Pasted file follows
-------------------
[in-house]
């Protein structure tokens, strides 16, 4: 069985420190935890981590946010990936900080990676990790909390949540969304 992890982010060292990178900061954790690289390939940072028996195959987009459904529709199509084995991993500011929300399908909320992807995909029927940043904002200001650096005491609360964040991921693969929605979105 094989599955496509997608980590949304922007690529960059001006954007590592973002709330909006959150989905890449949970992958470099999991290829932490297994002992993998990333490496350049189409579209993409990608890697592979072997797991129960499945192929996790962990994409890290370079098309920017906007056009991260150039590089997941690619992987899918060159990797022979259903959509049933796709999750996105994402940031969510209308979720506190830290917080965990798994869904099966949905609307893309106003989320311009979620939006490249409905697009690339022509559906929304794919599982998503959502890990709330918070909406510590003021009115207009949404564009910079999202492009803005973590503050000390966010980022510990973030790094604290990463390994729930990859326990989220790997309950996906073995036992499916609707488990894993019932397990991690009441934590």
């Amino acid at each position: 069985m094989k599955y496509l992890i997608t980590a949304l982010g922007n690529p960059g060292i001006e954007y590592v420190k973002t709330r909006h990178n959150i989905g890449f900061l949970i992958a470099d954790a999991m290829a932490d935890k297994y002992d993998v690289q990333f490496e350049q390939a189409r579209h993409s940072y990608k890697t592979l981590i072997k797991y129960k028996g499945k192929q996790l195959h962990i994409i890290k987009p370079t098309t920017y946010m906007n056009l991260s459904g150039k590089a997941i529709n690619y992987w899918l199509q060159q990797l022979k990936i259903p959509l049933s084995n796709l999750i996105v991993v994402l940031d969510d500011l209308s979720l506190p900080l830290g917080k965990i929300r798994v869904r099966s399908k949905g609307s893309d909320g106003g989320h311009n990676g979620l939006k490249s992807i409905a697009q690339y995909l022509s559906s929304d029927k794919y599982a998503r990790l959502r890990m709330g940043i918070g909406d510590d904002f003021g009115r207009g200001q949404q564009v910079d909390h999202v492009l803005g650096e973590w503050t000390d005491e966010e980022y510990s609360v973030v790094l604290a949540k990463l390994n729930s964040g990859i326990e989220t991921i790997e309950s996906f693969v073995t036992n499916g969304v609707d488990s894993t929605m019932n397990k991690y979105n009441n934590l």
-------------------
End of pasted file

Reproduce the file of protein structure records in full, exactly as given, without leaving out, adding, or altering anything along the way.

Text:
[in-house]
């Protein structure tokens, strides 16, 4: 069985420190935890981590946010990936900080990676990790909390949540969304 992890982010060292990178900061954790690289390939940072028996195959987009459904529709199509084995991993500011929300399908909320992807995909029927940043904002200001650096005491609360964040991921693969929605979105 094989599955496509997608980590949304922007690529960059001006954007590592973002709330909006959150989905890449949970992958470099999991290829932490297994002992993998990333490496350049189409579209993409990608890697592979072997797991129960499945192929996790962990994409890290370079098309920017906007056009991260150039590089997941690619992987899918060159990797022979259903959509049933796709999750996105994402940031969510209308979720506190830290917080965990798994869904099966949905609307893309106003989320311009979620939006490249409905697009690339022509559906929304794919599982998503959502890990709330918070909406510590003021009115207009949404564009910079999202492009803005973590503050000390966010980022510990973030790094604290990463390994729930990859326990989220790997309950996906073995036992499916609707488990894993019932397990991690009441934590």
């Amino acid at each position: 069985m094989k599955y496509l992890i997608t980590a949304l982010g922007n690529p960059g060292i001006e954007y590592v420190k973002t709330r909006h990178n959150i989905g890449f900061l949970i992958a470099d954790a999991m290829a932490d935890k297994y002992d993998v690289q990333f490496e350049q390939a189409r579209h993409s940072y990608k890697t592979l981590i072997k797991y129960k028996g499945k192929q996790l195959h962990i994409i890290k987009p370079t098309t920017y946010m906007n056009l991260s459904g150039k590089a997941i529709n690619y992987w899918l199509q060159q990797l022979k990936i259903p959509l049933s084995n796709l999750i996105v991993v994402l940031d969510d500011l209308s979720l506190p900080l830290g917080k965990i929300r798994v869904r099966s399908k949905g609307s893309d909320g106003g989320h311009n990676g979620l939006k490249s992807i409905a697009q690339y995909l022509s559906s929304d029927k794919y599982a998503r990790l959502r890990m709330g940043i918070g909406d510590d904002f003021g009115r207009g200001q949404q564009v910079d909390h999202v492009l803005g650096e973590w503050t000390d005491e966010e980022y510990s609360v973030v790094l604290a949540k990463l390994n729930s964040g990859i326990e989220t991921i790997e309950s996906f693969v073995t036992n499916g969304v609707d488990s894993t929605m019932n397990k991690y979105n009441n934590l």